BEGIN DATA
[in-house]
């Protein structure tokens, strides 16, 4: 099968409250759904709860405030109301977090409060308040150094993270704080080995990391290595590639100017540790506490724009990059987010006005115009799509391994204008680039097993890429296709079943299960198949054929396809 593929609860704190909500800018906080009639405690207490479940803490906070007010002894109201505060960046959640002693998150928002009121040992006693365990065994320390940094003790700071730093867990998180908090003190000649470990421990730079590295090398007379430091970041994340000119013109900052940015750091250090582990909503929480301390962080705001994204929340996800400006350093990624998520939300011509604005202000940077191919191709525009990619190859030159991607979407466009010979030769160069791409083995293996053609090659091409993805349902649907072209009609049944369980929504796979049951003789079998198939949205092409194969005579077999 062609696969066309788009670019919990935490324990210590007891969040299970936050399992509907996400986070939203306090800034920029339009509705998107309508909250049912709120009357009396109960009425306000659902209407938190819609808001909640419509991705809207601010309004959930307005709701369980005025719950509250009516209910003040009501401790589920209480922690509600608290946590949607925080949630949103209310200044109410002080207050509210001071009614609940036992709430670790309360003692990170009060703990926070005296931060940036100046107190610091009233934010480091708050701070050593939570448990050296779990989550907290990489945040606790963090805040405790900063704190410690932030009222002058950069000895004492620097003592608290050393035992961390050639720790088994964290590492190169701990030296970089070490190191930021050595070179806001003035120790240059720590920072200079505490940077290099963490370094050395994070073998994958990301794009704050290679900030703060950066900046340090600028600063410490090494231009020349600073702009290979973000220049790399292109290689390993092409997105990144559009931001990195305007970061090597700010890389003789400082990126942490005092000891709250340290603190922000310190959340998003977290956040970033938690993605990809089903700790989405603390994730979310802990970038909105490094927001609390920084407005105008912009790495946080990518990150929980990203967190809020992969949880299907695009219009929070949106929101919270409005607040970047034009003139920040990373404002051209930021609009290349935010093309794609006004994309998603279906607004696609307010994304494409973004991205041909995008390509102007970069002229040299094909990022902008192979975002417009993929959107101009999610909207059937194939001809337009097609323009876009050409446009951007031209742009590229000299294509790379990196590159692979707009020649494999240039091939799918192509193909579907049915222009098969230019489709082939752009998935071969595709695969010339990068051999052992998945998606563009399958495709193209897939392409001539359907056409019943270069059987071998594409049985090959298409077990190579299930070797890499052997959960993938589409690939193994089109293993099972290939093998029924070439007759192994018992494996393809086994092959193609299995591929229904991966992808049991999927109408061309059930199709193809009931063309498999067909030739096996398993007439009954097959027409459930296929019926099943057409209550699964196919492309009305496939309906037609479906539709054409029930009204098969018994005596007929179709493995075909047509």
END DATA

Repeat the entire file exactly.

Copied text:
[in-house]
């Protein structure tokens, strides 16, 4: 099968409250759904709860405030109301977090409060308040150094993270704080080995990391290595590639100017540790506490724009990059987010006005115009799509391994204008680039097993890429296709079943299960198949054929396809 593929609860704190909500800018906080009639405690207490479940803490906070007010002894109201505060960046959640002693998150928002009121040992006693365990065994320390940094003790700071730093867990998180908090003190000649470990421990730079590295090398007379430091970041994340000119013109900052940015750091250090582990909503929480301390962080705001994204929340996800400006350093990624998520939300011509604005202000940077191919191709525009990619190859030159991607979407466009010979030769160069791409083995293996053609090659091409993805349902649907072209009609049944369980929504796979049951003789079998198939949205092409194969005579077999 062609696969066309788009670019919990935490324990210590007891969040299970936050399992509907996400986070939203306090800034920029339009509705998107309508909250049912709120009357009396109960009425306000659902209407938190819609808001909640419509991705809207601010309004959930307005709701369980005025719950509250009516209910003040009501401790589920209480922690509600608290946590949607925080949630949103209310200044109410002080207050509210001071009614609940036992709430670790309360003692990170009060703990926070005296931060940036100046107190610091009233934010480091708050701070050593939570448990050296779990989550907290990489945040606790963090805040405790900063704190410690932030009222002058950069000895004492620097003592608290050393035992961390050639720790088994964290590492190169701990030296970089070490190191930021050595070179806001003035120790240059720590920072200079505490940077290099963490370094050395994070073998994958990301794009704050290679900030703060950066900046340090600028600063410490090494231009020349600073702009290979973000220049790399292109290689390993092409997105990144559009931001990195305007970061090597700010890389003789400082990126942490005092000891709250340290603190922000310190959340998003977290956040970033938690993605990809089903700790989405603390994730979310802990970038909105490094927001609390920084407005105008912009790495946080990518990150929980990203967190809020992969949880299907695009219009929070949106929101919270409005607040970047034009003139920040990373404002051209930021609009290349935010093309794609006004994309998603279906607004696609307010994304494409973004991205041909995008390509102007970069002229040299094909990022902008192979975002417009993929959107101009999610909207059937194939001809337009097609323009876009050409446009951007031209742009590229000299294509790379990196590159692979707009020649494999240039091939799918192509193909579907049915222009098969230019489709082939752009998935071969595709695969010339990068051999052992998945998606563009399958495709193209897939392409001539359907056409019943270069059987071998594409049985090959298409077990190579299930070797890499052997959960993938589409690939193994089109293993099972290939093998029924070439007759192994018992494996393809086994092959193609299995591929229904991966992808049991999927109408061309059930199709193809009931063309498999067909030739096996398993007439009954097959027409459930296929019926099943057409209550699964196919492309009305496939309906037609479906539709054409029930009204098969018994005596007929179709493995075909047509």